CCMA conciliation a pre-requisite for adjudication in the Labour Court

July 23rd, 2015
x
Bookmark

Pillay v Automa Multi Styrene (Pty) Ltd (LC) (unreported case number JS 1658/14, 9-6-2015) (Mosime AJ)

By Warren Sundström

Having been dismissed from his workplace the applicant referred an unfair dismissal dispute to the Commission of Conciliation, Mediation and Arbitration (CCMA) in which he claimed that he was victimised because of information he had discovered, which he believed amounted to fraud. Before the matter was set down for conciliation the applicant approached the Labour Court (LC) and filed a statement of case claiming that his dismissal was automatically unfair and based on racial discrimination, white nepotism and sexual harassment. The dispute was conciliated at the CCMA and categorised as a dispute envisaged in terms of s 187 of the Labour Relations Act 66 of 1995 (LRA) – victimisation on the basis of a protected disclosure. The matter was certified as unresolved and the certificate issued by the commissioner indicated that the matter may be referred to the LC for adjudication. It was common cause that at the time the conciliation hearing took place the applicant had already lodged a statement of case at the LC, which was based on the same cause of action.

On becoming aware of this, the respondent applied for the applicants statement of claim to be dismissed on the basis that it was premature and the applicant did not have the necessary authority to refer the matter to the LC at the time which he did. The respondent contended that in terms of s 191 of the LRA the applicant was obliged to first refer the matter to the CCMA and only once a certificate of outcome had been issued or a period of 30 days had elapsed since the date of his referral to the CCMA, could the applicant have approached the LC. The respondent contended that these requirements were peremptory in every scenario involving a dismissal dispute and as such the applicant had not followed the correct procedure and his application was, therefore, irregular and the LC lacked jurisdiction to hear the matter. In addition the respondent relied on s 157(4)(a) and (b) of the LRA, which sets out that the labour court may refuse to determine any dispute, other than an appeal or review, if the court is not satisfied that an attempt has been made to resolve the dispute through conciliation.

In determining the present matter, the court considered and followed the decision of the Labour Appeal Court in Intervalve (Pty) Ltd and Another v National Union of Metalworkers of South Africa obo Members (2014) 35 ILJ 3048 (LAC), which held that the LC does not have jurisdiction to entertain a dispute in circumstances where such dispute was not first referred to conciliation. In Intervalve the court held that ‘… the wording of section 191(5) imposes the referral of a dismissal dispute to conciliation as a precondition before such a dispute can either be arbitrated or referred to the Labour Court for adjudication’, and in the absence of conciliation a litigant is not entitled to refer a dismissal dispute to the LC. It is significant to note that National Union of Metalworkers of South Africa (NUMSA) lost on appeal and challenged this aspect at the Constitutional Court, but were unsuccessful.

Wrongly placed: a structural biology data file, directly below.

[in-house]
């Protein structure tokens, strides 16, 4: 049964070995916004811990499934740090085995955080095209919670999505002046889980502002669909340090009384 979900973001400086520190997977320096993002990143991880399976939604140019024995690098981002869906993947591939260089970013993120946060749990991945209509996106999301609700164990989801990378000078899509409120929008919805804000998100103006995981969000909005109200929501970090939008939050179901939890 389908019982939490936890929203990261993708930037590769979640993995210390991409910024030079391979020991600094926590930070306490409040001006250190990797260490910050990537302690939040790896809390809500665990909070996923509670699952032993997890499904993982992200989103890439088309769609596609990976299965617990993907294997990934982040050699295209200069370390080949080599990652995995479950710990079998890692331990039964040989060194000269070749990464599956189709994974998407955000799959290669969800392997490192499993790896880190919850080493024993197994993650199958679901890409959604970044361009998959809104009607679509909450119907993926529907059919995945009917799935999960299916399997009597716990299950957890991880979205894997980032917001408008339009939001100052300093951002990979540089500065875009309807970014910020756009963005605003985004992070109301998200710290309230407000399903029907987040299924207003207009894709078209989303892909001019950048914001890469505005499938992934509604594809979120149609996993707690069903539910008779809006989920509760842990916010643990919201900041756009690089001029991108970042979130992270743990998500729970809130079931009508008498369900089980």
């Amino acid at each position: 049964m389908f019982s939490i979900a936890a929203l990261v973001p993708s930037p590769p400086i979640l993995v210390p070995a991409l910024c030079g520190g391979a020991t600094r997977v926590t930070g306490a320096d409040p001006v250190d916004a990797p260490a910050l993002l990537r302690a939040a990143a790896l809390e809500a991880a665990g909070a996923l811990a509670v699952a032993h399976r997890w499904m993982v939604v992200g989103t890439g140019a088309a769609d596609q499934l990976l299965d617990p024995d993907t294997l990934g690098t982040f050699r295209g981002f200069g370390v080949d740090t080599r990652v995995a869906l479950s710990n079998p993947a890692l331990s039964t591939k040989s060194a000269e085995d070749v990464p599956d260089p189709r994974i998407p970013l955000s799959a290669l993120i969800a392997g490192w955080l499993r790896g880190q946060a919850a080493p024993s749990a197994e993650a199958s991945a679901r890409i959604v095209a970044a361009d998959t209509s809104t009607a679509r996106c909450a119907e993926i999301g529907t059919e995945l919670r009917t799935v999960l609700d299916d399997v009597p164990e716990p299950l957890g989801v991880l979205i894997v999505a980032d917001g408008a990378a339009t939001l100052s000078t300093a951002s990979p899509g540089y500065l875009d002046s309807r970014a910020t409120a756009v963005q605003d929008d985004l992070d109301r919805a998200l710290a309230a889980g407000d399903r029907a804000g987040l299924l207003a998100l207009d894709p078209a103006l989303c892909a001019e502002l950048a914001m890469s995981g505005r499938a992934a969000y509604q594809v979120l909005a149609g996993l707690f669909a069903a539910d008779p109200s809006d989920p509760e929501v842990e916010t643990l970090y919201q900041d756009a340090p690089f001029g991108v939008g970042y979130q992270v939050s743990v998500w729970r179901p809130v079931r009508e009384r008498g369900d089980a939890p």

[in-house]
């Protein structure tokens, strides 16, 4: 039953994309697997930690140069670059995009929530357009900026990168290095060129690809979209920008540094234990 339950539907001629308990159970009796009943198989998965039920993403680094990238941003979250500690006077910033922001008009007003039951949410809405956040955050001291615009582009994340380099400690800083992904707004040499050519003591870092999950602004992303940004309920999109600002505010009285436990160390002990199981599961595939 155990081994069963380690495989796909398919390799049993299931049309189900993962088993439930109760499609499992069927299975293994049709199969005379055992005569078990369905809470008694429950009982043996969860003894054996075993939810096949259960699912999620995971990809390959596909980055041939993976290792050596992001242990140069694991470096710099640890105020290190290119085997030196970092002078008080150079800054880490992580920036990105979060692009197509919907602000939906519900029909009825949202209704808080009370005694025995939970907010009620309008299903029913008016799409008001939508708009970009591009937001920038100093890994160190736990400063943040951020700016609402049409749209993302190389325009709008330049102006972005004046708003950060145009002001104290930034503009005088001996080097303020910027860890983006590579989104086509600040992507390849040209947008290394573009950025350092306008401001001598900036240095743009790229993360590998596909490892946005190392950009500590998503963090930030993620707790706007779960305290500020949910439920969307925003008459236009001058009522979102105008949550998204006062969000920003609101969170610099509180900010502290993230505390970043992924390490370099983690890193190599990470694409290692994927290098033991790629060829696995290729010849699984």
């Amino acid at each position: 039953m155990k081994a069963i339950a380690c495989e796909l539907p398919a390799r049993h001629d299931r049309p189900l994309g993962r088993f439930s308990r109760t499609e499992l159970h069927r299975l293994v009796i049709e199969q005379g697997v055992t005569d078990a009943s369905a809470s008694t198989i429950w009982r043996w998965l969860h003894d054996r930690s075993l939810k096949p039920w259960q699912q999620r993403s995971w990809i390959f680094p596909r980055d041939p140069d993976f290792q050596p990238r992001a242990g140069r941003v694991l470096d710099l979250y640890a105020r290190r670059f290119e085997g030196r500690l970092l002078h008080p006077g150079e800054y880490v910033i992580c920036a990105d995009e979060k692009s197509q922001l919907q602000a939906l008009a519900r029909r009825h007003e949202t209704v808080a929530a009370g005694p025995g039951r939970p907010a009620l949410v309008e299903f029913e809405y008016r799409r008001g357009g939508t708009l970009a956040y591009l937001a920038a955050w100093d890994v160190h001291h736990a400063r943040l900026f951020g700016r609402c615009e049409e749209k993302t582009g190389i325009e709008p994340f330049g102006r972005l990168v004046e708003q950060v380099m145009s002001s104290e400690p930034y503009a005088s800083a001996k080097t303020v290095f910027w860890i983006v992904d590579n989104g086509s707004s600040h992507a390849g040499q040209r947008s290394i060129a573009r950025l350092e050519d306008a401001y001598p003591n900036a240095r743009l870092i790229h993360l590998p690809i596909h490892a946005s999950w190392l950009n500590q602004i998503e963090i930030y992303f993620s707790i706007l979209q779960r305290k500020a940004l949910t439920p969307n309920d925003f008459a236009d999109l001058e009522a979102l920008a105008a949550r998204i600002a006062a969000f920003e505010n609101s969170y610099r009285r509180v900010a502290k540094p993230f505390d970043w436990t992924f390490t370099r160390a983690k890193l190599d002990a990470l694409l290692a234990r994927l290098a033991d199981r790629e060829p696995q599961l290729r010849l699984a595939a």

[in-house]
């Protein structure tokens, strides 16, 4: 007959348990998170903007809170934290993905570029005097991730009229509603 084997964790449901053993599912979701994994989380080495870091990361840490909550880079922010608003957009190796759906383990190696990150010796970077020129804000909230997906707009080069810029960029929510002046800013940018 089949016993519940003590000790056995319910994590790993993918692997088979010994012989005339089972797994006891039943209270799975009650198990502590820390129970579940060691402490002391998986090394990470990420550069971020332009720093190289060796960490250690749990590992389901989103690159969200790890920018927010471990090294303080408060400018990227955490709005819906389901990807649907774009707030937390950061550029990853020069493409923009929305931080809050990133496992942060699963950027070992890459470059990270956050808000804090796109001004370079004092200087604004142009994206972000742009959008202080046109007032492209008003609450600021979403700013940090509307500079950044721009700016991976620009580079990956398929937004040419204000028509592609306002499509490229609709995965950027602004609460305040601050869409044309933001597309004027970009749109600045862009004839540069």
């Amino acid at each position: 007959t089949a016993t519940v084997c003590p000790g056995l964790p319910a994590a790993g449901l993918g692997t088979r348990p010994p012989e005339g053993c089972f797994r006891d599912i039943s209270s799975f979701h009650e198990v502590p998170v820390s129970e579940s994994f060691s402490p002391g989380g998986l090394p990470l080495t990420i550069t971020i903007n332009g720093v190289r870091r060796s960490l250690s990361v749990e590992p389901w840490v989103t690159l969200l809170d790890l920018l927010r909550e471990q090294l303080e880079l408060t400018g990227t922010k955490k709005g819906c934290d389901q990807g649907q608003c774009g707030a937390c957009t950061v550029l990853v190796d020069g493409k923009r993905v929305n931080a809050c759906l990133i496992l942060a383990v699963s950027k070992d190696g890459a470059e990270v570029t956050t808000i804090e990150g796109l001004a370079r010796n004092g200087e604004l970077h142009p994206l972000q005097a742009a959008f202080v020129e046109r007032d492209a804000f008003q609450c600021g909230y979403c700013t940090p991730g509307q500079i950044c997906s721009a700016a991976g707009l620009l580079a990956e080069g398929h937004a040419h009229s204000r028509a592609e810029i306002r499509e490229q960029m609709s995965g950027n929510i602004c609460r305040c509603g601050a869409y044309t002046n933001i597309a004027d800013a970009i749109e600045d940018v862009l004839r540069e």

In the present case the applicant attempted to refer a dispute to the LC without exhausting the conciliation process or allowing a 30 day period from the date he referred the matter to the CCMA to elapse. The court held that the applicant had not fulfilled the prerequisite conditions required in s 191(5) of the LRA and as such he had not required the competence to refer the matter to the LC at the time which he did. The court held that even if the applicant’s statement of case at the LC was deemed to be a separate dispute to the one he had referred to the CCMA, the applicant would still have had to refer the matter to the CCMA and attempt to resolve the dispute through conciliation, or to allow a 30 day period to elapse, before the LC could entertain his dispute. The court therefore found that the applicant’s statement of case was premature and lacked competence and should be dismissed. The court further found that the respondent had acted reasonably by advising the applicant of his defects and allowing him an opportunity to withdraw his statement of case before applying for it to be dismissed. The applicant, however, was found to have acted unreasonably and prejudicially in refusing to withdraw his application and persisting with the matter, and as such costs were awarded against the applicant.

  • McLarens Attorneys appeared for the respondent in the above matter

Warren Sundström BA LLB (Unisa) is an attorney at McLarens Attorneys in Johannesburg.

This article was first published in De Rebus in 2015 (Aug) DR 58.